A woman killed her husband at Shibrampur village in Sadar upazila early yesterday after he protested her extramarital affair which was blown recently.
Border Guard Bangladesh (BGB) recovered 30 kg of hemp worth about Tk 3 lakh from a maize field at Bhutiya Mangol border village of Doikhowa outpost in Hatibandha upazila yesterday.
The annual IGCSE Ordinary and Advanced Level graduation ceremony of Bangladesh International Tutorial (BIT) was held in the city Thursday.
Bangladesh Puja Udjapan Parishad and Mahanagar Sarbojaneen Puja Committee leaders yesterday demanded withdrawal of hartal called on July 3 and July 11 as annual Jagannath Rathajatra (chariot procession) will be observed on both the days.
Today is the 10th death anniversary of reputed arsenic specialist and resear-cher Dr Shibtosh Roy.
Prominent teacher Abdul Jobber Sarker of Goyesher village in Sadullapur upazila passed away due to age old complication at Gaibandha hospital yesterday. He was 75.
Qulkhwani of Khanda-kar Abdur Rashid, a former engineer of Housing Department, will be held at his Dhanmondi residence in the city today.
A doa mahfil for SABM Karimusshan, former additional director general of Bangladesh Railway, will be held at Juma mosque near his residence at Sector No-1 of Uttara in the city after Asr prayers today.
Former IMF chief Dominique Strauss-Kahn was released from house arrest yesterday after prosecutors said the hotel maid who accuses him of attempted rape lied to a grand jury and made other false statements.
A defiant Muammar Gaddafi threatened yesterday to carry out attacks in Europe against "homes, offices, families," unless Nato halts its campaign of airstrikes against his regime in Libya.
Poland yesterday took the helm of a crisis-struck European Union for a six-month term bound to see more of the debt crisis threatening the eurozone and with it, European integration itself.
Chinese President Hu Jintao warned the ruling Communist Party faced severe "growing pains" as it turned 90 yesterday and that corruption, and alienation from China's people, could erode public support.
Security forces killed 11 civilians, including a mother and her daughter as more than half a million people took to the streets across the country yesterday to demand the departure of Bashar al-Assad, activists said.
The US Justice Department will drop a probe of alleged CIA interrogation abuses but will launch a criminal investigation into two detainee deaths, the top justice official said Thursday.
Incoming US Defence Secretary Leon Panetta, who takes the helm at the Pentagon yesterday, is determined to avoid gutting the US military despite the prospect of difficult budget decisions.
Libyan rebels who had advanced to within 80 km of Muammar Gaddafi's stronghold in the capital were forced to retreat yesterday after coming under a barrage of rocket fire from government forces.
Japan yesterday began restricting electricity consumption in the Tokyo and Tohoku regions, more than three months after a tsunami sent nuclear reactors into meltdown at the Fukushima Daiichi plant.
Thailand votes tomorrow in an election which will test the kingdom's ability to emerge from a long and bloody political crisis, pitting the ruling elite against the disenfranchised poor.
Many poor countries will fail to meet a UN goal of halving world hunger by 2015, the UN food agency's newly-elected Brazilian chief told AFP yesterday in one of his first interviews since being nominated.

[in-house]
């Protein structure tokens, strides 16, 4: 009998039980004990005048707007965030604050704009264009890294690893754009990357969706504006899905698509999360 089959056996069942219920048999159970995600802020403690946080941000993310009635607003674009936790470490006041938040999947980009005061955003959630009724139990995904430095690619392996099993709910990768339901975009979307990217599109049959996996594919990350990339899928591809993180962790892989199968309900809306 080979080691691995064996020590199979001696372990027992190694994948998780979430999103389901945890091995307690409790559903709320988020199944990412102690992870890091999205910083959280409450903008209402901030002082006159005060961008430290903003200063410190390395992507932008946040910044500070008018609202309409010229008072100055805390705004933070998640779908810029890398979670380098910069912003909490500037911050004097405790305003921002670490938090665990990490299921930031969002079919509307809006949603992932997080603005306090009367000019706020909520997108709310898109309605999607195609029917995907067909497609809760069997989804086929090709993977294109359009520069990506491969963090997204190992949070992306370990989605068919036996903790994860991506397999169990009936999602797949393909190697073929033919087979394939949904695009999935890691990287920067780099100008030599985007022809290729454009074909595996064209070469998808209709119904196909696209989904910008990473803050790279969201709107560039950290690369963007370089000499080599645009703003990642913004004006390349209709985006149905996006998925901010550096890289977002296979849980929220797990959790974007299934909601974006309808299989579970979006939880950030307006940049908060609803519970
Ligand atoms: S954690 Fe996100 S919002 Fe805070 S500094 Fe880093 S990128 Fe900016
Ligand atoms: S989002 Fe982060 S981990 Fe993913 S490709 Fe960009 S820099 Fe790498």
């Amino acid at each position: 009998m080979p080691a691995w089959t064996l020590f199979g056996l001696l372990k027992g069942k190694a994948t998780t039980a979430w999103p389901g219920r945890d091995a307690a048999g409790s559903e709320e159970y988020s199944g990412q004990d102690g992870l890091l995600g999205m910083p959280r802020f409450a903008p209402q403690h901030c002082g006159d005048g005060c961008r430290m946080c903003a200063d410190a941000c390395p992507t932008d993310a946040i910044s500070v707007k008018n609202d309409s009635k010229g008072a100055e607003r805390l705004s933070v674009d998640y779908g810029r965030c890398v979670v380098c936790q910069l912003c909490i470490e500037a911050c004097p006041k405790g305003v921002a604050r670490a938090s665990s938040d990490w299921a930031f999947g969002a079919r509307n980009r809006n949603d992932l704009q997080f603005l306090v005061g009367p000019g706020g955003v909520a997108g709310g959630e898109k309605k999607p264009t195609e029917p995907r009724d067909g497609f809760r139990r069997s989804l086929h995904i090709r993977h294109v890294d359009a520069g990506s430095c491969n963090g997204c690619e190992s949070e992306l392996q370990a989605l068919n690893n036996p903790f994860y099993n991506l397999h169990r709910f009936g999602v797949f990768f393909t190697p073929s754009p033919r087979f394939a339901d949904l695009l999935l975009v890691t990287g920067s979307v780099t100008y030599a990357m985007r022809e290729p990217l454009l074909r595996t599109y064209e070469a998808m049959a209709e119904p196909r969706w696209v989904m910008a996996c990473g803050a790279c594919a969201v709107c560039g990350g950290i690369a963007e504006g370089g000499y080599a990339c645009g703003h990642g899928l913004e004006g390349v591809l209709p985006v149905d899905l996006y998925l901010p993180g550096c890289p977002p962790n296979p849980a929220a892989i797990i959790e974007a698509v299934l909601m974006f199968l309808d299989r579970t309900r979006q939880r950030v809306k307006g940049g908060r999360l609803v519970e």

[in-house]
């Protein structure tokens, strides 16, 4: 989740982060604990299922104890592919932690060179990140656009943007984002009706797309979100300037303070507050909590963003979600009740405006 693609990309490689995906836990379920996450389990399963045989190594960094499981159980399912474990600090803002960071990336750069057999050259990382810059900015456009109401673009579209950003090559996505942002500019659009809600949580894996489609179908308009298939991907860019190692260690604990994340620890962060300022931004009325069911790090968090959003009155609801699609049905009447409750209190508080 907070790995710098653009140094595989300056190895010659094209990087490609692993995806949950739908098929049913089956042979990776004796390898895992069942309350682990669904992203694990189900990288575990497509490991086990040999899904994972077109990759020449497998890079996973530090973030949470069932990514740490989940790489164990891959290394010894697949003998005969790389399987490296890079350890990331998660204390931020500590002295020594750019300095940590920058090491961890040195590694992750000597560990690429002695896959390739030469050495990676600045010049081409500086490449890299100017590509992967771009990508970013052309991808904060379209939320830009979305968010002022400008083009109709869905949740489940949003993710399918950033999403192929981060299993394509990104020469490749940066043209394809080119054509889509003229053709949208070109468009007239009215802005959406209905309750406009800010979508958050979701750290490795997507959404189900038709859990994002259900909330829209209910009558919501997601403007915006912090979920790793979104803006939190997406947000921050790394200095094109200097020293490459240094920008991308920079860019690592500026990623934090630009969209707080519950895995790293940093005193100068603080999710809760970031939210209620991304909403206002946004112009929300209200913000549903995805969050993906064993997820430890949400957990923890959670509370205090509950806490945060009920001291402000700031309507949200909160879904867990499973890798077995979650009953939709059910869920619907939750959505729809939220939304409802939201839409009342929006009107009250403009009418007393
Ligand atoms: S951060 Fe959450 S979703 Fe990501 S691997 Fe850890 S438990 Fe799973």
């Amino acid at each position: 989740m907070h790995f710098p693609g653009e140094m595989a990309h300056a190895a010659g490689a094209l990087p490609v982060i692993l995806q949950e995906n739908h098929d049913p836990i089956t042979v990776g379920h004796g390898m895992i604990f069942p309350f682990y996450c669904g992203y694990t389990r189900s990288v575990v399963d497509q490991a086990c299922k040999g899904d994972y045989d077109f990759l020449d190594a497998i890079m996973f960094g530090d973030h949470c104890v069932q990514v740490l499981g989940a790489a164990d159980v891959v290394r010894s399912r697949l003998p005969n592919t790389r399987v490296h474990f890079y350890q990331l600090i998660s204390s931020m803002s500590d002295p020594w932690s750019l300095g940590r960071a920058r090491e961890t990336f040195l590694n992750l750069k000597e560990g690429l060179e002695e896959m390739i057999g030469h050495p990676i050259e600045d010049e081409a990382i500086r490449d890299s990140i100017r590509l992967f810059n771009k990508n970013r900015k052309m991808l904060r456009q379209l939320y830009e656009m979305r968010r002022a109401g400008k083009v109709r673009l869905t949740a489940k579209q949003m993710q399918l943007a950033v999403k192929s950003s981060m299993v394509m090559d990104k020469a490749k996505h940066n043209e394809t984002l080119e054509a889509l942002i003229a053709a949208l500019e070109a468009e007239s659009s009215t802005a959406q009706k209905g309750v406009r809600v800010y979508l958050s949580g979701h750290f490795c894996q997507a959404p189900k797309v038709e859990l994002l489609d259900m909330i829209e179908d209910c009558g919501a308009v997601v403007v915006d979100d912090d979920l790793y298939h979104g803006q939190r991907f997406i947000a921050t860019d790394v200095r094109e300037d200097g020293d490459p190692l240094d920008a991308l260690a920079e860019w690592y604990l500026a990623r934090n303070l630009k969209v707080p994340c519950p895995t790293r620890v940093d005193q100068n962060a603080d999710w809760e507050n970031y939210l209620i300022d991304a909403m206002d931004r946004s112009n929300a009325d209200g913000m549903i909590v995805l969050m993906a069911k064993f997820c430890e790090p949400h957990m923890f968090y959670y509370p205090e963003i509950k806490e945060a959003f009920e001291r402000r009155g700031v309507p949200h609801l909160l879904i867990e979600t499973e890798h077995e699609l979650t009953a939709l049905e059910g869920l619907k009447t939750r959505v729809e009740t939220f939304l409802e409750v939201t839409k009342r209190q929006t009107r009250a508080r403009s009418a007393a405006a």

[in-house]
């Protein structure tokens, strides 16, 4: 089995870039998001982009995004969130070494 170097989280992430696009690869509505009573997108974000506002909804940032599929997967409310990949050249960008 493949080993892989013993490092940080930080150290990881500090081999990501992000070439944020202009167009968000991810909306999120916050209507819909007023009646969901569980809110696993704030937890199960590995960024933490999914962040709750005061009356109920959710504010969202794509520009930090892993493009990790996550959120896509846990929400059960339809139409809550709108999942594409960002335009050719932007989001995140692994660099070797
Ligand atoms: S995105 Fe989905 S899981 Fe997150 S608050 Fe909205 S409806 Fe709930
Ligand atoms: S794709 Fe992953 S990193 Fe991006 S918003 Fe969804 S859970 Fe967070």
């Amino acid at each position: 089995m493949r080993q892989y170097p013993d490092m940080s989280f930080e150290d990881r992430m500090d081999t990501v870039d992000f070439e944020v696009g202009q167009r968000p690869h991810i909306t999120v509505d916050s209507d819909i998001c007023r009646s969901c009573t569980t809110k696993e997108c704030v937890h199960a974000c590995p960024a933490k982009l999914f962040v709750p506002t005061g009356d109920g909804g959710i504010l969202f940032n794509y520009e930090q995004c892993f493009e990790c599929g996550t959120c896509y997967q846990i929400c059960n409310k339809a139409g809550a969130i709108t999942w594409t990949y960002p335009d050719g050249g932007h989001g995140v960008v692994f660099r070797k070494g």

China said yesterday that 279 people died in natural disasters in June and another 93 had gone missing, as the country was hit by floods, mudslides and earthquakes.
UN peacekeepers from Nepal brought the strain of cholera to Haiti responsible for an epidemic that has killed 5,500 people, according to a study published by the US Centers for Disease Control and Prevention.
Moroccans voted yesterday in a referendum on curbing the near absolute powers of King Mohammed VI, who has offered reforms in the wake of nationwide protests.
More than 1,800 people have died this year in violence across southern Sudan, the United Nations said yesterday, ahead of the region's independence next week.
Venezuelan President Hugo Chavez has admitted to having had a cancerous tumour removed, following weeks of speculation over the leftist firebrand's condition and unprecedented absence from public life.
Protesters converged on Cairo's Tahrir Square yesterday to join camping pro-democracy activists for a demonstration to keep up the pressure on the country's military rulers over the pace of reforms.
Scientists warned yesterday that water off the famed beaches of the Indian holiday state of Goa was unfit for bathing and fishing due to high levels of bacteria from untreated sewage.
Iran has threatened to halt oil supplies to India in August as it presses New Delhi to solve a payments dispute that has cast a shadow since December over the two countries' $12 billion annual crude trade.
Hundreds of people were fined as a smoking ban in public places went into force in the Philippines' sprawling capital yesterday.
Arts & Entertainment
With the theme “Jagroto Koro Udyato Koro Nirbhoy Koro Hey”, the weeklong National Recitation Festival ends today at National Theatre Hall of Bangladesh Shilpakala Academy (BSA). Bangladesh Abriti Samannay Parisad, in association with BSA, arranged the festival.
At a press conference on June 30, noted media personality and host of the much-talked about “Ke Hote Chay Kotipoti”, Asaduzzaman Noor, provided further information on the game show. He shared his personal views on the show as well.